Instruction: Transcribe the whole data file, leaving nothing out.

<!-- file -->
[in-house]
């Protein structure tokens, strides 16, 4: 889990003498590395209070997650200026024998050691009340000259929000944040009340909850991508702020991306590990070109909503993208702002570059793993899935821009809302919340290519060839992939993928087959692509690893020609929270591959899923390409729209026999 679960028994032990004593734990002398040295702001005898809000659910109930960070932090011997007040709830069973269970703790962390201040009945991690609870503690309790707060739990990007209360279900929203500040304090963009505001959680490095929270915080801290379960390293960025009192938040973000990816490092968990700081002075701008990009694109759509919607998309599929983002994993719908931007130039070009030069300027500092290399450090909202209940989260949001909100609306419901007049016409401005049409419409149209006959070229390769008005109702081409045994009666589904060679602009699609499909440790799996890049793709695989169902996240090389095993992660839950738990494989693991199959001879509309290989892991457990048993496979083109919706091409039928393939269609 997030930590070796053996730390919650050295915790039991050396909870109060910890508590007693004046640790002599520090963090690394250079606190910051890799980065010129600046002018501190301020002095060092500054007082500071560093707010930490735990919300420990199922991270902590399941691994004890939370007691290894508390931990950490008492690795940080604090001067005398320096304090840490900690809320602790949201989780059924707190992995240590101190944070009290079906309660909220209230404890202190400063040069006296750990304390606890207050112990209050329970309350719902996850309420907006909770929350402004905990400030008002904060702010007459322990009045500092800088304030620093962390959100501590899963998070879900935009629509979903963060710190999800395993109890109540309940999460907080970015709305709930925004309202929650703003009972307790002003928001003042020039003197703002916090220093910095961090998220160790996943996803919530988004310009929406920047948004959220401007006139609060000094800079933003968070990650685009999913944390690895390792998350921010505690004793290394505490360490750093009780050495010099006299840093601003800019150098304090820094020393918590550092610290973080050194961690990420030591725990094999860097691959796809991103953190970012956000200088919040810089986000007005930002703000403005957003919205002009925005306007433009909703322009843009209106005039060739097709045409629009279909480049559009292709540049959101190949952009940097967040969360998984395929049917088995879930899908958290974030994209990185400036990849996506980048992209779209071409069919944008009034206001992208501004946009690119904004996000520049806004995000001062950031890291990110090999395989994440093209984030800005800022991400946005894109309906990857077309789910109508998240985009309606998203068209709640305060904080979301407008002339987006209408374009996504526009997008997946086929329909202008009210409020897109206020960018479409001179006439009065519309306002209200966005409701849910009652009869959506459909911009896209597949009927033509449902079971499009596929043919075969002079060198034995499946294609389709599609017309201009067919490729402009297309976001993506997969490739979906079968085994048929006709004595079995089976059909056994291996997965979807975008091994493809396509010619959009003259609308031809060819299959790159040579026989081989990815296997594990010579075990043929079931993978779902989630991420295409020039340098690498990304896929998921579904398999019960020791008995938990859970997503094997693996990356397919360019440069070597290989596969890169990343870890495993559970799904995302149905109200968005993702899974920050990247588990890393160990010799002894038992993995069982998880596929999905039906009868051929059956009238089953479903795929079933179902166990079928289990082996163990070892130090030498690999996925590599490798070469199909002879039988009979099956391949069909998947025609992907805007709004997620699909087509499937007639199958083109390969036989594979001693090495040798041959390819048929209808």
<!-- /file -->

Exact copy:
[in-house]
């Protein structure tokens, strides 16, 4: 889990003498590395209070997650200026024998050691009340000259929000944040009340909850991508702020991306590990070109909503993208702002570059793993899935821009809302919340290519060839992939993928087959692509690893020609929270591959899923390409729209026999 679960028994032990004593734990002398040295702001005898809000659910109930960070932090011997007040709830069973269970703790962390201040009945991690609870503690309790707060739990990007209360279900929203500040304090963009505001959680490095929270915080801290379960390293960025009192938040973000990816490092968990700081002075701008990009694109759509919607998309599929983002994993719908931007130039070009030069300027500092290399450090909202209940989260949001909100609306419901007049016409401005049409419409149209006959070229390769008005109702081409045994009666589904060679602009699609499909440790799996890049793709695989169902996240090389095993992660839950738990494989693991199959001879509309290989892991457990048993496979083109919706091409039928393939269609 997030930590070796053996730390919650050295915790039991050396909870109060910890508590007693004046640790002599520090963090690394250079606190910051890799980065010129600046002018501190301020002095060092500054007082500071560093707010930490735990919300420990199922991270902590399941691994004890939370007691290894508390931990950490008492690795940080604090001067005398320096304090840490900690809320602790949201989780059924707190992995240590101190944070009290079906309660909220209230404890202190400063040069006296750990304390606890207050112990209050329970309350719902996850309420907006909770929350402004905990400030008002904060702010007459322990009045500092800088304030620093962390959100501590899963998070879900935009629509979903963060710190999800395993109890109540309940999460907080970015709305709930925004309202929650703003009972307790002003928001003042020039003197703002916090220093910095961090998220160790996943996803919530988004310009929406920047948004959220401007006139609060000094800079933003968070990650685009999913944390690895390792998350921010505690004793290394505490360490750093009780050495010099006299840093601003800019150098304090820094020393918590550092610290973080050194961690990420030591725990094999860097691959796809991103953190970012956000200088919040810089986000007005930002703000403005957003919205002009925005306007433009909703322009843009209106005039060739097709045409629009279909480049559009292709540049959101190949952009940097967040969360998984395929049917088995879930899908958290974030994209990185400036990849996506980048992209779209071409069919944008009034206001992208501004946009690119904004996000520049806004995000001062950031890291990110090999395989994440093209984030800005800022991400946005894109309906990857077309789910109508998240985009309606998203068209709640305060904080979301407008002339987006209408374009996504526009997008997946086929329909202008009210409020897109206020960018479409001179006439009065519309306002209200966005409701849910009652009869959506459909911009896209597949009927033509449902079971499009596929043919075969002079060198034995499946294609389709599609017309201009067919490729402009297309976001993506997969490739979906079968085994048929006709004595079995089976059909056994291996997965979807975008091994493809396509010619959009003259609308031809060819299959790159040579026989081989990815296997594990010579075990043929079931993978779902989630991420295409020039340098690498990304896929998921579904398999019960020791008995938990859970997503094997693996990356397919360019440069070597290989596969890169990343870890495993559970799904995302149905109200968005993702899974920050990247588990890393160990010799002894038992993995069982998880596929999905039906009868051929059956009238089953479903795929079933179902166990079928289990082996163990070892130090030498690999996925590599490798070469199909002879039988009979099956391949069909998947025609992907805007709004997620699909087509499937007639199958083109390969036989594979001693090495040798041959390819048929209808």